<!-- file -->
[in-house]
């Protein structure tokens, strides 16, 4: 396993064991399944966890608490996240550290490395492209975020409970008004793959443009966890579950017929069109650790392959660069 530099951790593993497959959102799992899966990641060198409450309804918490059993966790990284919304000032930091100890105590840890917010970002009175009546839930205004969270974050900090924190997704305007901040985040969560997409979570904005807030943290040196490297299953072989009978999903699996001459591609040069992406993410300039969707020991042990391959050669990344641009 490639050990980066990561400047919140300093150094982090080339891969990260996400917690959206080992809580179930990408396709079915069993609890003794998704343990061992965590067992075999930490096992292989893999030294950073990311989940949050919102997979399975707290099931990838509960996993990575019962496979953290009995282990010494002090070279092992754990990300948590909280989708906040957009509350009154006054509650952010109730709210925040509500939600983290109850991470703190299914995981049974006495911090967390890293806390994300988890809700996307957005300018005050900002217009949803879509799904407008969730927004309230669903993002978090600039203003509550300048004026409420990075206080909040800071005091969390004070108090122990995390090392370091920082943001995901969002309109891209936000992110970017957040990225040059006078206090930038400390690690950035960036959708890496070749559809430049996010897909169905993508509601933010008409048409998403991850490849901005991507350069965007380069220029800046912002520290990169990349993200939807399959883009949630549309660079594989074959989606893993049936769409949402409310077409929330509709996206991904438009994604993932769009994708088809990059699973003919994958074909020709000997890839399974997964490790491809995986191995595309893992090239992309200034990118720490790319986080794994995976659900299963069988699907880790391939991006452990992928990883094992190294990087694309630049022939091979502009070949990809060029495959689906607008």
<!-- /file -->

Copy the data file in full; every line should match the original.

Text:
[in-house]
């Protein structure tokens, strides 16, 4: 396993064991399944966890608490996240550290490395492209975020409970008004793959443009966890579950017929069109650790392959660069 530099951790593993497959959102799992899966990641060198409450309804918490059993966790990284919304000032930091100890105590840890917010970002009175009546839930205004969270974050900090924190997704305007901040985040969560997409979570904005807030943290040196490297299953072989009978999903699996001459591609040069992406993410300039969707020991042990391959050669990344641009 490639050990980066990561400047919140300093150094982090080339891969990260996400917690959206080992809580179930990408396709079915069993609890003794998704343990061992965590067992075999930490096992292989893999030294950073990311989940949050919102997979399975707290099931990838509960996993990575019962496979953290009995282990010494002090070279092992754990990300948590909280989708906040957009509350009154006054509650952010109730709210925040509500939600983290109850991470703190299914995981049974006495911090967390890293806390994300988890809700996307957005300018005050900002217009949803879509799904407008969730927004309230669903993002978090600039203003509550300048004026409420990075206080909040800071005091969390004070108090122990995390090392370091920082943001995901969002309109891209936000992110970017957040990225040059006078206090930038400390690690950035960036959708890496070749559809430049996010897909169905993508509601933010008409048409998403991850490849901005991507350069965007380069220029800046912002520290990169990349993200939807399959883009949630549309660079594989074959989606893993049936769409949402409310077409929330509709996206991904438009994604993932769009994708088809990059699973003919994958074909020709000997890839399974997964490790491809995986191995595309893992090239992309200034990118720490790319986080794994995976659900299963069988699907880790391939991006452990992928990883094992190294990087694309630049022939091979502009070949990809060029495959689906607008």